Rule 409. Payment of Medical and Similar Expenses; Expressions of Apology.
(a) Evidence of furnishing, promising to pay, or offering to pay medical, hospital, or similar expenses resulting from an injury is not admissible to prove liability for the injury.
(b) Evidence of unsworn statements, affirmations, gestures, or conduct made to a patient or a person associated with the patient by a defendant that expresses the following is not admissible in a malpractice action against a health care provider or an employee of a health care provider to prove liability for an injury;
(b)(1) apology, sympathy, commiseration, condolence, compassion, or general sense of benevolence; or
(b)(2) a description of the sequence of events relating to the unanticipated outcome of medical care or the significance of events.
Effective date May 1, 2010
2011 Advisory Committee Note. The language of section (a) of this rule has been amended as part of the restyling of the Evidence Rules to make them more easily understood and to make style and terminology consistent throughout the rules. These changes are intended to be stylistic only. There is no intent to change any result in any ruling on evidence admissibility.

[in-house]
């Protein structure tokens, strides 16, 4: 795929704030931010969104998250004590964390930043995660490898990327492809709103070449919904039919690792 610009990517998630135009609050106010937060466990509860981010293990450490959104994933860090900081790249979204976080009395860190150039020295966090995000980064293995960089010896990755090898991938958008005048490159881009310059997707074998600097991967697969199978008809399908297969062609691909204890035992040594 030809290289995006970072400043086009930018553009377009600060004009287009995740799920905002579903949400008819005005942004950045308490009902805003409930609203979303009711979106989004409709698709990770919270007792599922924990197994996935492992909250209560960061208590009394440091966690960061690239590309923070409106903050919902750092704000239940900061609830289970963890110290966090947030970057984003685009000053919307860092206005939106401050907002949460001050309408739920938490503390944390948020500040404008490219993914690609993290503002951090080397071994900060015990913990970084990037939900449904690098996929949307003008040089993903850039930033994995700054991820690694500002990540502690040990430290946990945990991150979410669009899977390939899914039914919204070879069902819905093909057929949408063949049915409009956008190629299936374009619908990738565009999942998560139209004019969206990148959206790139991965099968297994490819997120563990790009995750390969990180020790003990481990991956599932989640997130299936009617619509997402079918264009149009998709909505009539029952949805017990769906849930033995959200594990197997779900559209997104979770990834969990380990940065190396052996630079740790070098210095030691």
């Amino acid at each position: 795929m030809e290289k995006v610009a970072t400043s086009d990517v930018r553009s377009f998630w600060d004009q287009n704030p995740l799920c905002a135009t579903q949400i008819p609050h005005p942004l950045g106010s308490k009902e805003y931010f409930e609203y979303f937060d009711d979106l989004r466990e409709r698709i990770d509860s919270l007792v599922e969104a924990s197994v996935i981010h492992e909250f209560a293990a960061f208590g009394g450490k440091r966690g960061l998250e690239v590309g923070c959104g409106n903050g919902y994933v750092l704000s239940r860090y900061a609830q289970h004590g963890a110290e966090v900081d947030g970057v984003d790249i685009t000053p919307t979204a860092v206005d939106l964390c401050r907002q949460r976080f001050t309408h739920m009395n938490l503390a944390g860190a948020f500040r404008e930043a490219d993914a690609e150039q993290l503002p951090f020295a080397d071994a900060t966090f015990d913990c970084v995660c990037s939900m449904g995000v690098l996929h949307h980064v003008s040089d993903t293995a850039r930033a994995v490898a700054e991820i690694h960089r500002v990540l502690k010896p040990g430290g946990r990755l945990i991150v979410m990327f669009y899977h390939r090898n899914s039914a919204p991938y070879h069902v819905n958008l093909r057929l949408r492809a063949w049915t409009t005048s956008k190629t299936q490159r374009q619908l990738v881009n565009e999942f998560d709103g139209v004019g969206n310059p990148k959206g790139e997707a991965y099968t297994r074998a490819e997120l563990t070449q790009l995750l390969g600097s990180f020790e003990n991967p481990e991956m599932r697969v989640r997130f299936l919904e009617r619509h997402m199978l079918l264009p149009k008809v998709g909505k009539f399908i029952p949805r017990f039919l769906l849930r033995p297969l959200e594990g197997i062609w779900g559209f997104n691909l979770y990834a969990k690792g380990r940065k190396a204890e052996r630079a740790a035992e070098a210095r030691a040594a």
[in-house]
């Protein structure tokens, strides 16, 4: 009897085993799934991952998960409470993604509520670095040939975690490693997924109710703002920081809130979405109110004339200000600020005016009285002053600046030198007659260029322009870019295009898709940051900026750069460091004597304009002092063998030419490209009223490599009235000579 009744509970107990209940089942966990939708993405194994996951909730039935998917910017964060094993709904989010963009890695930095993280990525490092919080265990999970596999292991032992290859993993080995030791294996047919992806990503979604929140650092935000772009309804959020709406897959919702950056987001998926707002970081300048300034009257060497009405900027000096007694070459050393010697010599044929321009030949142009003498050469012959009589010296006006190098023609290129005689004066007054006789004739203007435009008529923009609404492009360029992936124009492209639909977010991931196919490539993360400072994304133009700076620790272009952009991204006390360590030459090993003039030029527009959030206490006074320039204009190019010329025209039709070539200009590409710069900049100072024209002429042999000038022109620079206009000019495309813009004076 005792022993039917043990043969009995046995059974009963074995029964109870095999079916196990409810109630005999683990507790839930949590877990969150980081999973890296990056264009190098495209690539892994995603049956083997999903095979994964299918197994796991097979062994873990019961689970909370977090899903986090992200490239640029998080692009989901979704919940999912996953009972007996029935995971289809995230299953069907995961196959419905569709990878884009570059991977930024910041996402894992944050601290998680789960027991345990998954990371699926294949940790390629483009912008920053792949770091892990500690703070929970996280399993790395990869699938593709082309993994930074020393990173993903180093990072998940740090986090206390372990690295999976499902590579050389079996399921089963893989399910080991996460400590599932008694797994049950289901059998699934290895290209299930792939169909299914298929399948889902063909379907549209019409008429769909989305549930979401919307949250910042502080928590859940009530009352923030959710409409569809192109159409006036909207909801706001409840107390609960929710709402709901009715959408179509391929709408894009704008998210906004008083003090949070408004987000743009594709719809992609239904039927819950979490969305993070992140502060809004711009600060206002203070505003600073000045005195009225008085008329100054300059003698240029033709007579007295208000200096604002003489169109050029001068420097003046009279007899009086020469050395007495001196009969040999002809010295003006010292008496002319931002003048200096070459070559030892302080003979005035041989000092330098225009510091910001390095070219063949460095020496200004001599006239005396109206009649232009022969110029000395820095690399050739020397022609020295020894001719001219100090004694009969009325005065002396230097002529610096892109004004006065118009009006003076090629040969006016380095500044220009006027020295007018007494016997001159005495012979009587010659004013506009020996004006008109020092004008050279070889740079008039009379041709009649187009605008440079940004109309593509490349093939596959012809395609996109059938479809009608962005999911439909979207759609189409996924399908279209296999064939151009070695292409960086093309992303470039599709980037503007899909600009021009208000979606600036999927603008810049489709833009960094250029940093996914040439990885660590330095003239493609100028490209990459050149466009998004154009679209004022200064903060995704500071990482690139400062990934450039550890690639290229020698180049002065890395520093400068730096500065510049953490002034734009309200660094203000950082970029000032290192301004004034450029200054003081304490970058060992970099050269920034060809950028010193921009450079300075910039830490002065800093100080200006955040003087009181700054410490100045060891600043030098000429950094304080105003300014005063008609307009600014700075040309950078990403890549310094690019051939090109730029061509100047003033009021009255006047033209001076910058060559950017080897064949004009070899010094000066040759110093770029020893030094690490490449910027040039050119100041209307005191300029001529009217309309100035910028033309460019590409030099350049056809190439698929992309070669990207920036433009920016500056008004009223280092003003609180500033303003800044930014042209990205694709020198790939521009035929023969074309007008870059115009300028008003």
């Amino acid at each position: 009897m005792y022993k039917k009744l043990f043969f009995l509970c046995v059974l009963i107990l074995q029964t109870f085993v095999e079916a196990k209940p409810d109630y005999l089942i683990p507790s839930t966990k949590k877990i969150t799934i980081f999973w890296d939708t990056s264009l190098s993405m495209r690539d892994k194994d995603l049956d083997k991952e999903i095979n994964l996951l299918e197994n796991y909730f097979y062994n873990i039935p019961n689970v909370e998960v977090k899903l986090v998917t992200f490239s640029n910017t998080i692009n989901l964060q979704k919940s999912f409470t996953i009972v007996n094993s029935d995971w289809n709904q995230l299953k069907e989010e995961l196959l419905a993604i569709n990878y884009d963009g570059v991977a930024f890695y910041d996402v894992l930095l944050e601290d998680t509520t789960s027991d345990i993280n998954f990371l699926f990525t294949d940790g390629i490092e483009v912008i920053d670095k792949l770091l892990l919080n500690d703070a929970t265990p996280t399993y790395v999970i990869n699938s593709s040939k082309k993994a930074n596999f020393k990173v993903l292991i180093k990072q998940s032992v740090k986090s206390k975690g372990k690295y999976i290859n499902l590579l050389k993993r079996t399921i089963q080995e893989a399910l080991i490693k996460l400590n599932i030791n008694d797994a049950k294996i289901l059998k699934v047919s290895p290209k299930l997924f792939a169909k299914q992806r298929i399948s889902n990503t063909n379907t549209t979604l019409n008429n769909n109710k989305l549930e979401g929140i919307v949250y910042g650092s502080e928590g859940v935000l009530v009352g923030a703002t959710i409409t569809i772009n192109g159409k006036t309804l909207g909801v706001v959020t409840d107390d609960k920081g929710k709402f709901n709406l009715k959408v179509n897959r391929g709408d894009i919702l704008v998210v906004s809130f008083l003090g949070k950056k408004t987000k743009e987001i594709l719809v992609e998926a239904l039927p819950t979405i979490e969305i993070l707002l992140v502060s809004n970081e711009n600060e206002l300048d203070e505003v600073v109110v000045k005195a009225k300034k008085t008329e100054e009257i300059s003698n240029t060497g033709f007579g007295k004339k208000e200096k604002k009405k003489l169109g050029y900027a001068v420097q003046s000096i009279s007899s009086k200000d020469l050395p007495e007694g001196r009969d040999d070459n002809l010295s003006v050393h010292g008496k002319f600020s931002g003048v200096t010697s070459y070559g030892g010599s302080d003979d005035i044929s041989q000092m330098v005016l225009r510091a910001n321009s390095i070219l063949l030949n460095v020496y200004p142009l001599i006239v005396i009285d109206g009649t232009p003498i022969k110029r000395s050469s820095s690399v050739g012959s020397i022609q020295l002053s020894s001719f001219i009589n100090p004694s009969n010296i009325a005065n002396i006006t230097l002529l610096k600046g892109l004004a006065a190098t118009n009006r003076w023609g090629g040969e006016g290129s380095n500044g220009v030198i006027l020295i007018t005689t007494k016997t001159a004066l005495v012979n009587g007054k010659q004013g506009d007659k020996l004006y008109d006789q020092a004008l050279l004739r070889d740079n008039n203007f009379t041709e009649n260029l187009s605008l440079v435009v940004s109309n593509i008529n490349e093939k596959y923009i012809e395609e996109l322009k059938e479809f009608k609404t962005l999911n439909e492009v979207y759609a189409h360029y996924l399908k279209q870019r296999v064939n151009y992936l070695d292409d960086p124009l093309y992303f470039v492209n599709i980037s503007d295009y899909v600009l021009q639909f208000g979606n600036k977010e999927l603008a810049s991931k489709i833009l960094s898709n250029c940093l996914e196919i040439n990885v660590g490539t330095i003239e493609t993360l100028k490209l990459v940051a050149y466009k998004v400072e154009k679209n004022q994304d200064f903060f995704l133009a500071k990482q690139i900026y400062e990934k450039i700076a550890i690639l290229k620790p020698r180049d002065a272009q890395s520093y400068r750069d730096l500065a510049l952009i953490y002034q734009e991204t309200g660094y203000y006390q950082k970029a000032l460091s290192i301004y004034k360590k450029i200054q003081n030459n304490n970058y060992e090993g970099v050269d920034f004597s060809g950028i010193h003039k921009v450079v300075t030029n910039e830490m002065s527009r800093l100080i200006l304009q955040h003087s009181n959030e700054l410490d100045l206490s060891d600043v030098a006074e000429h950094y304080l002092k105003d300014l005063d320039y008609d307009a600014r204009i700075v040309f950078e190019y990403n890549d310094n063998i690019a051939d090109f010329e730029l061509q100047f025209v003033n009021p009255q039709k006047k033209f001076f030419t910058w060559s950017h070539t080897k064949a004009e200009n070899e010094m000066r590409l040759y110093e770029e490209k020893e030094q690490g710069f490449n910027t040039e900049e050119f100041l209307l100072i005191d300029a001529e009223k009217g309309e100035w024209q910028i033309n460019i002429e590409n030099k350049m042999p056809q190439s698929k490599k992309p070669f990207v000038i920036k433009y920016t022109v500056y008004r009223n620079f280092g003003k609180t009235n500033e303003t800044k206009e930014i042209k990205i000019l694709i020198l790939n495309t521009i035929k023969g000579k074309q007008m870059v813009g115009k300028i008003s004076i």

The language of section (b), promulgated by the Utah Legislature in 2011 (HJR 38), is unchanged.
Original Advisory Committee Note. There was no comparable rule under Utah Rules of Evidence (1971) but former Rules 52 and 53 seemed to encompass the same restrictions. Utah Code §§§ 78-27-29, 78-27-30 and 31-1-15 (1953) are superseded by this rule.
Legislative Note. In 2010 the Utah Legislature amended Rule 409 by a two-thirds vote in both houses adding paragraph (b) and making related changes. In 2011 the Legislature further amended the rule by a two-thirds vote in both houses to make it follow more closely Utah Code § 78B-3-422.
The intent and purpose of amending the rule with paragraph (b) is to encourage expressions of apology, empathy, and condolence and the disclosure of facts and circumstances related to unanticipated outcomes in the provision of health care in an effort to facilitate the timely and satisfactory resolution of patient concerns arising from unanticipated outcomes in the provision of health care. Patient records are not statements made to patients, and therefore are not inadmissible under this rule.